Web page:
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133. To Carl H. Becker
[Berlin,] 15 October 1919
Mr.
Undersecretary,[1]
A colleague, Mr. Born, sent me the enclosed letter with the instruction that I for-
ward it to
you,[2]
relying on me to give my opinion on it. I am firmly convinced that
his descriptions are, unfortunately, in complete conformity with reality. I see the ul-
timate cause of this lamentable decline in the dwindling force of the scientific ideal
within the faculties. A change for the better could only be achieved by having men
accredited with unquestionably important accomplishments somehow be allowed
to influence the selection of professors. Whether or not a legally established proce-
dure is needed for this is rather a secondary question, on which I do not want to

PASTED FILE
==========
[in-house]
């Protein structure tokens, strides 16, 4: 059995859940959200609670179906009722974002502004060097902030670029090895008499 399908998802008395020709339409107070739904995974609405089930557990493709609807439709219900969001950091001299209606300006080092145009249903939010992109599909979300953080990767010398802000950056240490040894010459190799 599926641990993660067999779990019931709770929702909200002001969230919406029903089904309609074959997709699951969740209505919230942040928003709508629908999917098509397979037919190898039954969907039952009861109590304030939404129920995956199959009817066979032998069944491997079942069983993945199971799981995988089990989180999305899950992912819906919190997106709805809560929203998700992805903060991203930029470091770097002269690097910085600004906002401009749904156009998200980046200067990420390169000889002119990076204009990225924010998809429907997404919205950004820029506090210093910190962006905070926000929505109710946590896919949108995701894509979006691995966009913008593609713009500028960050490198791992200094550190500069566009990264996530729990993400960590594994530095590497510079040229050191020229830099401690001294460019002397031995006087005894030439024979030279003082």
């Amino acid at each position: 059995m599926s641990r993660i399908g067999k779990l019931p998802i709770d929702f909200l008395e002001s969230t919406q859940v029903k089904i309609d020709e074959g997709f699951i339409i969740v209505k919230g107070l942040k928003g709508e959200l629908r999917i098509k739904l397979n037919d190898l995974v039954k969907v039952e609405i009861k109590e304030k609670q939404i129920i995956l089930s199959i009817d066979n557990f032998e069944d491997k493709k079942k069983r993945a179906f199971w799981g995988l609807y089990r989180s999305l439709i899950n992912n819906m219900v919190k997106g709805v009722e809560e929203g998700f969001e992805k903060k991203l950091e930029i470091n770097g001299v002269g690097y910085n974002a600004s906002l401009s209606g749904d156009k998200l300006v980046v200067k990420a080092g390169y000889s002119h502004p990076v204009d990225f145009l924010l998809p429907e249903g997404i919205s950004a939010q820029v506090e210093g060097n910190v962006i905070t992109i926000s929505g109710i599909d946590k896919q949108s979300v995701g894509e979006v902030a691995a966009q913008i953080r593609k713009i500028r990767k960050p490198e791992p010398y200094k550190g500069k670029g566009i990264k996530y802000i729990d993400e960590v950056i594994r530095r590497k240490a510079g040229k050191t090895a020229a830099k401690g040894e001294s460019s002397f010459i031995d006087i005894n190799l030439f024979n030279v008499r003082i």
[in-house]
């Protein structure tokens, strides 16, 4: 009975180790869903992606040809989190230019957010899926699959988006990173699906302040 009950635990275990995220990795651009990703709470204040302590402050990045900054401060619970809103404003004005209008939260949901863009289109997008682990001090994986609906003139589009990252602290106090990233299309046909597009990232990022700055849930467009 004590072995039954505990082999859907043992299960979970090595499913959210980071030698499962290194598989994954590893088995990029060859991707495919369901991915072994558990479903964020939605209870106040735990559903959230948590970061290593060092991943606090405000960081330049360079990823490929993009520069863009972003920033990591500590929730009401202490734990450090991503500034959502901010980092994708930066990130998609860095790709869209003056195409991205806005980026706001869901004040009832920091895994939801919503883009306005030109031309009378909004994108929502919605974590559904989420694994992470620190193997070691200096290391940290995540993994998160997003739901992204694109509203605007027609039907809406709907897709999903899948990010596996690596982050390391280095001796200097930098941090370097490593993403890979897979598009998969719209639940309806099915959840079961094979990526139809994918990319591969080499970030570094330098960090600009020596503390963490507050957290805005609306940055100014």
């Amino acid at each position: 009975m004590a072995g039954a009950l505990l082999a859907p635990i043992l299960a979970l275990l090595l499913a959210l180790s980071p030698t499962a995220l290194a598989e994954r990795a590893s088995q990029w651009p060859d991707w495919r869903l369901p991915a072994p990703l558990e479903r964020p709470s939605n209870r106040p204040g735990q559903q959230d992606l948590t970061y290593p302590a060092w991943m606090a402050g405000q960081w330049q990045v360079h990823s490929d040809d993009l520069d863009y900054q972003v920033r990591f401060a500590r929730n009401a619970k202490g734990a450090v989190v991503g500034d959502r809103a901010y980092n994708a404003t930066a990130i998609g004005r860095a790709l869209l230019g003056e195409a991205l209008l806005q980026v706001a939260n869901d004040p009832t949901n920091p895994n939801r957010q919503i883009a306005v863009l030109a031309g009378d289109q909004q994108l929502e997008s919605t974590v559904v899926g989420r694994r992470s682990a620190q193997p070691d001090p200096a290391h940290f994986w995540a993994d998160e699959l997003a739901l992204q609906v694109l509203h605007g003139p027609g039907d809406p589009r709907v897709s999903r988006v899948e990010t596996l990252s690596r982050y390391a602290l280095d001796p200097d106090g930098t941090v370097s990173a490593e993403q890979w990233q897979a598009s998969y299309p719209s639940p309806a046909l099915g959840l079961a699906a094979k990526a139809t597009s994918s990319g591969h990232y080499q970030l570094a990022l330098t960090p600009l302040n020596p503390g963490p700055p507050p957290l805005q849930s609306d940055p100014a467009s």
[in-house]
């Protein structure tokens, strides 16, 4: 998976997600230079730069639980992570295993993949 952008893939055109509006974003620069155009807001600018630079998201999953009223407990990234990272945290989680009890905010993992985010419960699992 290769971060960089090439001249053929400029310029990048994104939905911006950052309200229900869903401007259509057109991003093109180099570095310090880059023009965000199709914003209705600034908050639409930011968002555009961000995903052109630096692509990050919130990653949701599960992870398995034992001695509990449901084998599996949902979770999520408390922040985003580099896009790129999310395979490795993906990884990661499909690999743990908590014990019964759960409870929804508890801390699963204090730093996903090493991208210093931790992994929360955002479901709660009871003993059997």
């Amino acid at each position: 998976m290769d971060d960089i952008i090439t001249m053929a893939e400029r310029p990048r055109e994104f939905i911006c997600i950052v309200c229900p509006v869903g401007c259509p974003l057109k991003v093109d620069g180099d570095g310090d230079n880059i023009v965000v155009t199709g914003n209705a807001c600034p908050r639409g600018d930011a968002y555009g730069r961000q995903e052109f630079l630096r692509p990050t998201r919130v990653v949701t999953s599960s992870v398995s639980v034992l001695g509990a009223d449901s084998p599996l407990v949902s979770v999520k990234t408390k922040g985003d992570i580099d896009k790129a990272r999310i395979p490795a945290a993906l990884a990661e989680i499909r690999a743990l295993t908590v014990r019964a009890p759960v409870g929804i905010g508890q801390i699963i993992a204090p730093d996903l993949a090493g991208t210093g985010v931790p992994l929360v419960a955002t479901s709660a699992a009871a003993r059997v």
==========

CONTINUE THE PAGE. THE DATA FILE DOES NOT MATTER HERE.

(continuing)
elaborate here.
However, I take the liberty of using this opportunity to point out two more cases
which pose an impending threat of serious damage to German science.
1. The faculty in Bonn has nominated Mr. Konen, a scientific nonentity, for the
regular professorship in physics (against the courageous resistance of an opposing
minority).[3]
2. The Geodetic Institute in Potsdam, hitherto one of the most reputable scien-
tific institutes throughout the world in this field, is in danger of coming under the
leadership of a general who is but remotely concerned with scientific
projects.[4]
If
this choice materializes, it would inflict serious harm on our scientific interests and
even severer harm on the prestige of German science
abroad.[5]
I am enclosing two letters that highly esteemed colleagues have directed to me
about these two affairs.
With great respect.
134. To Paul Ehrenfest
[Berlin,] 15 October 1919
Dear Ehrenfest,
It’s all arranged. I depart from here Saturday morning, 7 o’clock, and should ar-
rive at your home on the same day, God willing at least, on
Saturday.[1]
Thanks very much for all your
effort![2]
Until our happy reunion, yours,
Einstein.
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